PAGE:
First, a follow up from last week’s blog, Alison’s shoulder is much improved and we didn’t quite draw a line under house-hunting.
We had a very agreeable church weekend away at a campsite near St Paul en Forêt, about an hour’s drive away. We all stayed in small chalets set in lovely woodlands, where we could eat breakfast on the little terrace, and enjoyed the swimming pool. Giles the vicar took us through the Ecclesiastes and managed to avoid many of the pitfalls of what is a very tricky biblical book. Full marks Giles. It’s the first church weekend we’ve been where champagne has been served – one of the couples present was celebrating their 55th wedding anniversary.
Wednesday was our day off and we did a long trip west to what seemed a very promising house. Well the reality was different and if wasn’t too hard to find a number of problems even if the location was delightful (it wasn’t far from St Tropez). In the end we managed to see another two houses with the same verdict: both were suitable for someone but not for us. We will definitely be having a house-hunt break for a few days because Chris is off to the Czech Republic for an A Rocha meeting. In the last week he has had encouraging news on possible new projects in Cyprus and Lebanon.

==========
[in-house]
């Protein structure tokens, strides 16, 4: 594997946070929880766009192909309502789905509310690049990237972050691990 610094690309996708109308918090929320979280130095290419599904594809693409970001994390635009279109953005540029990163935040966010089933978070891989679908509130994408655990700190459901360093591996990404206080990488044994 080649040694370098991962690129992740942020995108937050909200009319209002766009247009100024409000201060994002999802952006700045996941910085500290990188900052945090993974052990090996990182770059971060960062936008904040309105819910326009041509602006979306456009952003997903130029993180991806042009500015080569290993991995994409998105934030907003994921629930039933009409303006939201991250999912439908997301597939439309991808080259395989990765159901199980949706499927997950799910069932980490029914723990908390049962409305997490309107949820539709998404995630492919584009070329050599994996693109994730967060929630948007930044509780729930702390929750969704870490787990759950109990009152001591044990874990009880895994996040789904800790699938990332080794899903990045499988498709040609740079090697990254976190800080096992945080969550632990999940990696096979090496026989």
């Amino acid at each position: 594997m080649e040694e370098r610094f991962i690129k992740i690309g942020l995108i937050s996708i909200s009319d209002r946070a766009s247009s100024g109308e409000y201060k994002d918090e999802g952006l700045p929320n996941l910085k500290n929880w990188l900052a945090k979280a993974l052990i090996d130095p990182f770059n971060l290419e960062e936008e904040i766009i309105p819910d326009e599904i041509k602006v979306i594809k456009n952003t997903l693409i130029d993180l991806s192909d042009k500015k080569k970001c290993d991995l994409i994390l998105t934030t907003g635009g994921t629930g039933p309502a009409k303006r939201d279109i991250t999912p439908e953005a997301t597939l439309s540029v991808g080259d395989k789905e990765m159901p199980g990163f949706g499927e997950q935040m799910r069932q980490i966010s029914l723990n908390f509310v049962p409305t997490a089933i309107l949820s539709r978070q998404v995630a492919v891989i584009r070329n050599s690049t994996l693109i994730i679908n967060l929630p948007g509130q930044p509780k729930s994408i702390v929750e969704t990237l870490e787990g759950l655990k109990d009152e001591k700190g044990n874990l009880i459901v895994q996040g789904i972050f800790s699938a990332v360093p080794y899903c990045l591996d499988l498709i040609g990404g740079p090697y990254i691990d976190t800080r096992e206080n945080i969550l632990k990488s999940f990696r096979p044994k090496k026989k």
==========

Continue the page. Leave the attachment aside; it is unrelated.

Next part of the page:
What else? We were woken midway through Thursday night by what sounded like a rugby scrum outside. We sneaked outside and flicked the switch on the torch. It was a wild boar sow and at least six young grubbing around by the nearby plum tree. They took off in a hurry with squeaks and grunts. With that productivity is no wonder the hunters need to reduce the numbers.
A couple of photos to end with from around the site.
The spectacular red and black moth is a type of day-flying Burnet Moth, which goes by the splendid name of Zygaena fausta. The tree is a very ancient Chêne vert or Holm oak (Quercus ilex) on the edge of the Pic des Courmettes, thought to be around 1,000 years old.
Sorry, no wild boar photos!